I think the Nissan Leaf is a step in the right direction, on account of being a zero emission electric car. Strictly speaking, ‘zero emission’ is incorrect, in that the electricity for powering the car does not come about without emissions of CO2 into the atmosphere through the production of electricity in the first place. The car itself does not emit CO2 or other pollutants, but the production of electricity for charging the car’s lithium ion batteries does – even so-called eco-friendly solar or wind powered generated electricity is not emission free, because of the manufacture of the solar panels and wind turbines.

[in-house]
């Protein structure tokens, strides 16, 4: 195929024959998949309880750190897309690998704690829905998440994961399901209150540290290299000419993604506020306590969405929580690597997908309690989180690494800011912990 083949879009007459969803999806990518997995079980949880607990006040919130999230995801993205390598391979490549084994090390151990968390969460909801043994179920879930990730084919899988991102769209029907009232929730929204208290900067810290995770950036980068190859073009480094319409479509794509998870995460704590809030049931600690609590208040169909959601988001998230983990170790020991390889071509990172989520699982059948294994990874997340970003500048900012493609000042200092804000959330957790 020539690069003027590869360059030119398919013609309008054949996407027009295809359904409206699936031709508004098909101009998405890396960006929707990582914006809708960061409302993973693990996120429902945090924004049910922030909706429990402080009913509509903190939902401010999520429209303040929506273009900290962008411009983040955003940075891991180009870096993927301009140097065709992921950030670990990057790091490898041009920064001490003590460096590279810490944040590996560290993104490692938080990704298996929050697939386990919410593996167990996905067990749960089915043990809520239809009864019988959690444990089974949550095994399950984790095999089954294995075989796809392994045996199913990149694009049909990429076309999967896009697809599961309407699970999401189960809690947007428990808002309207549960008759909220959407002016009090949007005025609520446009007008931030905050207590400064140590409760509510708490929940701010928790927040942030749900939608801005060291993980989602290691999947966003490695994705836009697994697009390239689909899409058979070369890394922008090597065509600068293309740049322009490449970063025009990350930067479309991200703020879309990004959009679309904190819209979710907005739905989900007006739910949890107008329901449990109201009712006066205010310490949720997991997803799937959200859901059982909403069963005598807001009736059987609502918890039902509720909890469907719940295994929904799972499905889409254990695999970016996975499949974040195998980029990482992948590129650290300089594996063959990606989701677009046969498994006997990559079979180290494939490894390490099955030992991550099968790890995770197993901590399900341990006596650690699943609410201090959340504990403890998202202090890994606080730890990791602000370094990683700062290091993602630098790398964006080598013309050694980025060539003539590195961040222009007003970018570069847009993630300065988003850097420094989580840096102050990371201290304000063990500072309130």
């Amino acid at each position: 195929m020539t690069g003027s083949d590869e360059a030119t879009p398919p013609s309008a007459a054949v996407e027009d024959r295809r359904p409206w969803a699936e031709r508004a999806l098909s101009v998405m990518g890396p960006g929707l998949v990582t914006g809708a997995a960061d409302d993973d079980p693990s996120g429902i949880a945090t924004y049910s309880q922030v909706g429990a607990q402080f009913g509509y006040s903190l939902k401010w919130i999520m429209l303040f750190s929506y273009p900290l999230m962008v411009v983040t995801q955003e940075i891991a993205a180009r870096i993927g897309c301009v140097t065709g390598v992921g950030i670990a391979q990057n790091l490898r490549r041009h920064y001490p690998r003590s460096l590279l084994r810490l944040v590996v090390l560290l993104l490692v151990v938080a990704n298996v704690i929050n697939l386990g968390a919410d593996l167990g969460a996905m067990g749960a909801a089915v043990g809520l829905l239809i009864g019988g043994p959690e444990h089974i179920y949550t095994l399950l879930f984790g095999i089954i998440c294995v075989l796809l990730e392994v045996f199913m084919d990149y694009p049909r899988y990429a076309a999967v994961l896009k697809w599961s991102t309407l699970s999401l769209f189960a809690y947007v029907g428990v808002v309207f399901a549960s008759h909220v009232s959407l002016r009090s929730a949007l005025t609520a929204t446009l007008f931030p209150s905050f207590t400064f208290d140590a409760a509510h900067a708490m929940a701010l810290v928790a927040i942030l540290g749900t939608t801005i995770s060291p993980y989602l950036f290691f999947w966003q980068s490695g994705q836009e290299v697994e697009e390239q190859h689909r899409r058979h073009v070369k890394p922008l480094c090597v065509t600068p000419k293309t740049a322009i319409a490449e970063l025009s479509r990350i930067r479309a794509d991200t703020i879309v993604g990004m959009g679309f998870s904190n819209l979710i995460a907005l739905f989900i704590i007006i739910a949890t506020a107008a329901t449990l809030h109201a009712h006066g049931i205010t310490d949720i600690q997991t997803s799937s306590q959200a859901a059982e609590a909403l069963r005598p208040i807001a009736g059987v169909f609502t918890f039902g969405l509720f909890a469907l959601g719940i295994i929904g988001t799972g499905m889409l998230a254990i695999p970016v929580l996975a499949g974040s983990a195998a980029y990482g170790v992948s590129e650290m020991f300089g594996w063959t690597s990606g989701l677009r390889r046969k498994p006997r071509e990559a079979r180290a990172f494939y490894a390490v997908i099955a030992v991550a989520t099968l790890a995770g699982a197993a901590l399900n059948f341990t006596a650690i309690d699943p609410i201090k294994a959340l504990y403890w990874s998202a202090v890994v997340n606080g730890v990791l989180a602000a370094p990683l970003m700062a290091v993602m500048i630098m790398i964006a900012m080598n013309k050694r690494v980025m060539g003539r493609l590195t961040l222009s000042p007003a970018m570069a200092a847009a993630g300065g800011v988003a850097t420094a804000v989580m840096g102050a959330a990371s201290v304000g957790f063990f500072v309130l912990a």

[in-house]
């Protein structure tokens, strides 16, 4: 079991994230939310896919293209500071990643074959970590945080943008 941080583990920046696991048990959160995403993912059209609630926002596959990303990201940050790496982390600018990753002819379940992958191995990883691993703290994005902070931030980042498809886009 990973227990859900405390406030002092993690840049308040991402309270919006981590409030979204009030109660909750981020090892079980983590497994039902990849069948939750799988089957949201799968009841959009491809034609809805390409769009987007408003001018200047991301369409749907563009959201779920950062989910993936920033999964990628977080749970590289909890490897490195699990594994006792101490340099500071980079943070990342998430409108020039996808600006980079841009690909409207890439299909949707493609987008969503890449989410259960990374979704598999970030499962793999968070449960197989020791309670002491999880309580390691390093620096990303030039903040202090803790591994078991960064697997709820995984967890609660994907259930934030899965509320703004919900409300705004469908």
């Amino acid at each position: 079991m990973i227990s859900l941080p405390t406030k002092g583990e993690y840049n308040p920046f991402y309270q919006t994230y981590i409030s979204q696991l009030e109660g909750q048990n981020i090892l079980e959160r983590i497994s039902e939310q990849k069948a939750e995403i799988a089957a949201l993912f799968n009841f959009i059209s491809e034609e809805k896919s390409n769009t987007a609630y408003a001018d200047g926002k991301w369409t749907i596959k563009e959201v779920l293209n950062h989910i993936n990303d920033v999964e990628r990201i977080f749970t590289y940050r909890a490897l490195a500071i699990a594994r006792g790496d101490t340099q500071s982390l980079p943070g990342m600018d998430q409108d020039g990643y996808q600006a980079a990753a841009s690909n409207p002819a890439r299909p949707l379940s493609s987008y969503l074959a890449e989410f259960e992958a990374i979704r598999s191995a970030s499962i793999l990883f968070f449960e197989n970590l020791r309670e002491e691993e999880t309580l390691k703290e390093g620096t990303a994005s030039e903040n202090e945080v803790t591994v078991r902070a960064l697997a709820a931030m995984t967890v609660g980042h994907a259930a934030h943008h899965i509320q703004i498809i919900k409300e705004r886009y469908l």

Despite these drawbacks, the overall pollution brought about by the manufacture and use of electric vehicles must be less than their petroleum and diesel counterparts. The big practical disadvantage of electric vehicles is their limited range, as is the case with the Nissan Leaf, which at best can only achieve 100 miles on a full charge. Charging via a domestic circuit can take up to eight or nine hours. At public charging points the time is considerably reduced; it is claimed an eighty percent charge can be done in about thirty minutes.
Electric cars perform as well as petroleum and diesel cars with one exception, that’s their limited range of about 100 miles, and until that limitation has been overcome, they will never be as popular. Another disincentive for buying one is the cost: a Visia at £16,490, an Acenta at £18,490, and a Tekna at £20,490.
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